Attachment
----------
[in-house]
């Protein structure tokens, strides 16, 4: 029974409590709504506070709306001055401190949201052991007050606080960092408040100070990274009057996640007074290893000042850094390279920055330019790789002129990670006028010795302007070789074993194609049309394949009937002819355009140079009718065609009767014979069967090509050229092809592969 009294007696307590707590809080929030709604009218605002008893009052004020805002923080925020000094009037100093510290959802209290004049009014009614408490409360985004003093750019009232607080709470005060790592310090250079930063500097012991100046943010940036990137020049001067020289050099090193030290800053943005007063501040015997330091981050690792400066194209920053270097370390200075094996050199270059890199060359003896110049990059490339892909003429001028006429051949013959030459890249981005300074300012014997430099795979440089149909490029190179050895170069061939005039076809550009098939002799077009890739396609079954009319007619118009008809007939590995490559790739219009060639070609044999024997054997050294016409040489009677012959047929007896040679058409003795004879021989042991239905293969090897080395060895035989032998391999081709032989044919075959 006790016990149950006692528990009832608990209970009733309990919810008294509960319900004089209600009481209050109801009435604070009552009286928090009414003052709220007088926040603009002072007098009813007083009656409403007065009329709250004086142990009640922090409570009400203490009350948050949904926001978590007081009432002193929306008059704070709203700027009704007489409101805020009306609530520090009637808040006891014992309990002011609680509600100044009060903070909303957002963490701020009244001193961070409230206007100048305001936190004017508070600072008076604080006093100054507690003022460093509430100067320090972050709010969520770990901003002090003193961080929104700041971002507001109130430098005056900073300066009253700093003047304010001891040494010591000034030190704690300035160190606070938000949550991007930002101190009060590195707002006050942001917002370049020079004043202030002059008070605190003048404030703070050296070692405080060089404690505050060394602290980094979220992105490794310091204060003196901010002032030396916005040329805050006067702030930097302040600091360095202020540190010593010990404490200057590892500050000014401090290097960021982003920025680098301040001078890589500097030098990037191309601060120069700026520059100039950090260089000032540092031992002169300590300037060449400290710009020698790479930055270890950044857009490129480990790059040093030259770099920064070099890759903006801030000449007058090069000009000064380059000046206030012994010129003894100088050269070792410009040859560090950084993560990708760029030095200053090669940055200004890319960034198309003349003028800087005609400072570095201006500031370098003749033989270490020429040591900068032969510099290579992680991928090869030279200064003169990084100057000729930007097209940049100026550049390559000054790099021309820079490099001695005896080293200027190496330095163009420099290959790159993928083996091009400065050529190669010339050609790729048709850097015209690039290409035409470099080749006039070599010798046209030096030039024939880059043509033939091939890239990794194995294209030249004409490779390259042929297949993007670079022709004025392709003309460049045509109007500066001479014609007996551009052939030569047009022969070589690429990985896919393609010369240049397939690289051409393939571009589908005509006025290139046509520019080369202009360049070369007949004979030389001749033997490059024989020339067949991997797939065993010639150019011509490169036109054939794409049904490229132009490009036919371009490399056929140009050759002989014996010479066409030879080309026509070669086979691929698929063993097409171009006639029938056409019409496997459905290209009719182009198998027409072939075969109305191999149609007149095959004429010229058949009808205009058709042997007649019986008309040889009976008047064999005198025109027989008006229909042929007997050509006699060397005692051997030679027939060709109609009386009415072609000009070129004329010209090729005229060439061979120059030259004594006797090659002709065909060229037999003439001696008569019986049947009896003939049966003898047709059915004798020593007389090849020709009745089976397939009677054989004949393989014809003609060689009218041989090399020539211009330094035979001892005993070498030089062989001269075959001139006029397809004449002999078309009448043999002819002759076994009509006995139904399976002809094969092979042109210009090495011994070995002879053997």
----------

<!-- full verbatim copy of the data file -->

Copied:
[in-house]
């Protein structure tokens, strides 16, 4: 029974409590709504506070709306001055401190949201052991007050606080960092408040100070990274009057996640007074290893000042850094390279920055330019790789002129990670006028010795302007070789074993194609049309394949009937002819355009140079009718065609009767014979069967090509050229092809592969 009294007696307590707590809080929030709604009218605002008893009052004020805002923080925020000094009037100093510290959802209290004049009014009614408490409360985004003093750019009232607080709470005060790592310090250079930063500097012991100046943010940036990137020049001067020289050099090193030290800053943005007063501040015997330091981050690792400066194209920053270097370390200075094996050199270059890199060359003896110049990059490339892909003429001028006429051949013959030459890249981005300074300012014997430099795979440089149909490029190179050895170069061939005039076809550009098939002799077009890739396609079954009319007619118009008809007939590995490559790739219009060639070609044999024997054997050294016409040489009677012959047929007896040679058409003795004879021989042991239905293969090897080395060895035989032998391999081709032989044919075959 006790016990149950006692528990009832608990209970009733309990919810008294509960319900004089209600009481209050109801009435604070009552009286928090009414003052709220007088926040603009002072007098009813007083009656409403007065009329709250004086142990009640922090409570009400203490009350948050949904926001978590007081009432002193929306008059704070709203700027009704007489409101805020009306609530520090009637808040006891014992309990002011609680509600100044009060903070909303957002963490701020009244001193961070409230206007100048305001936190004017508070600072008076604080006093100054507690003022460093509430100067320090972050709010969520770990901003002090003193961080929104700041971002507001109130430098005056900073300066009253700093003047304010001891040494010591000034030190704690300035160190606070938000949550991007930002101190009060590195707002006050942001917002370049020079004043202030002059008070605190003048404030703070050296070692405080060089404690505050060394602290980094979220992105490794310091204060003196901010002032030396916005040329805050006067702030930097302040600091360095202020540190010593010990404490200057590892500050000014401090290097960021982003920025680098301040001078890589500097030098990037191309601060120069700026520059100039950090260089000032540092031992002169300590300037060449400290710009020698790479930055270890950044857009490129480990790059040093030259770099920064070099890759903006801030000449007058090069000009000064380059000046206030012994010129003894100088050269070792410009040859560090950084993560990708760029030095200053090669940055200004890319960034198309003349003028800087005609400072570095201006500031370098003749033989270490020429040591900068032969510099290579992680991928090869030279200064003169990084100057000729930007097209940049100026550049390559000054790099021309820079490099001695005896080293200027190496330095163009420099290959790159993928083996091009400065050529190669010339050609790729048709850097015209690039290409035409470099080749006039070599010798046209030096030039024939880059043509033939091939890239990794194995294209030249004409490779390259042929297949993007670079022709004025392709003309460049045509109007500066001479014609007996551009052939030569047009022969070589690429990985896919393609010369240049397939690289051409393939571009589908005509006025290139046509520019080369202009360049070369007949004979030389001749033997490059024989020339067949991997797939065993010639150019011509490169036109054939794409049904490229132009490009036919371009490399056929140009050759002989014996010479066409030879080309026509070669086979691929698929063993097409171009006639029938056409019409496997459905290209009719182009198998027409072939075969109305191999149609007149095959004429010229058949009808205009058709042997007649019986008309040889009976008047064999005198025109027989008006229909042929007997050509006699060397005692051997030679027939060709109609009386009415072609000009070129004329010209090729005229060439061979120059030259004594006797090659002709065909060229037999003439001696008569019986049947009896003939049966003898047709059915004798020593007389090849020709009745089976397939009677054989004949393989014809003609060689009218041989090399020539211009330094035979001892005993070498030089062989001269075959001139006029397809004449002999078309009448043999002819002759076994009509006995139904399976002809094969092979042109210009090495011994070995002879053997």